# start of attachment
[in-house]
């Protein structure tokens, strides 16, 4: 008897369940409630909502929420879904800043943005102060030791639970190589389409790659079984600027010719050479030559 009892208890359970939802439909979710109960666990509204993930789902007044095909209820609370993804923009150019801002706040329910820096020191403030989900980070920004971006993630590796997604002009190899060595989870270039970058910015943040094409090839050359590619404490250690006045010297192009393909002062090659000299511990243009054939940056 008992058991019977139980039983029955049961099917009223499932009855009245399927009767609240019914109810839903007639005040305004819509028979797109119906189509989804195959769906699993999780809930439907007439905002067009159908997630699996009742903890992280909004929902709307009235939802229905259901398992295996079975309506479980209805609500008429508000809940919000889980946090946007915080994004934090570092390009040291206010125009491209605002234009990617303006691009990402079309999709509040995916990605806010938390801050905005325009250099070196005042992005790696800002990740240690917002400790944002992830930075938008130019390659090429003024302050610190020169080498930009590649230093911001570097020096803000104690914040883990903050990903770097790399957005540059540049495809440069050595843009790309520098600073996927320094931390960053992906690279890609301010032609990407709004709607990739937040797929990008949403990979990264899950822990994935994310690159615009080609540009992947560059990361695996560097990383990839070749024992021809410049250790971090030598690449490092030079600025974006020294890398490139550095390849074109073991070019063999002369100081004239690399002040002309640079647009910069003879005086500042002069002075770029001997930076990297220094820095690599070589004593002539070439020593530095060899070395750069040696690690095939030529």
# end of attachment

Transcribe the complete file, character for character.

[in-house]
């Protein structure tokens, strides 16, 4: 008897369940409630909502929420879904800043943005102060030791639970190589389409790659079984600027010719050479030559 009892208890359970939802439909979710109960666990509204993930789902007044095909209820609370993804923009150019801002706040329910820096020191403030989900980070920004971006993630590796997604002009190899060595989870270039970058910015943040094409090839050359590619404490250690006045010297192009393909002062090659000299511990243009054939940056 008992058991019977139980039983029955049961099917009223499932009855009245399927009767609240019914109810839903007639005040305004819509028979797109119906189509989804195959769906699993999780809930439907007439905002067009159908997630699996009742903890992280909004929902709307009235939802229905259901398992295996079975309506479980209805609500008429508000809940919000889980946090946007915080994004934090570092390009040291206010125009491209605002234009990617303006691009990402079309999709509040995916990605806010938390801050905005325009250099070196005042992005790696800002990740240690917002400790944002992830930075938008130019390659090429003024302050610190020169080498930009590649230093911001570097020096803000104690914040883990903050990903770097790399957005540059540049495809440069050595843009790309520098600073996927320094931390960053992906690279890609301010032609990407709004709607990739937040797929990008949403990979990264899950822990994935994310690159615009080609540009992947560059990361695996560097990383990839070749024992021809410049250790971090030598690449490092030079600025974006020294890398490139550095390849074109073991070019063999002369100081004239690399002040002309640079647009910069003879005086500042002069002075770029001997930076990297220094820095690599070589004593002539070439020593530095060899070395750069040696690690095939030529």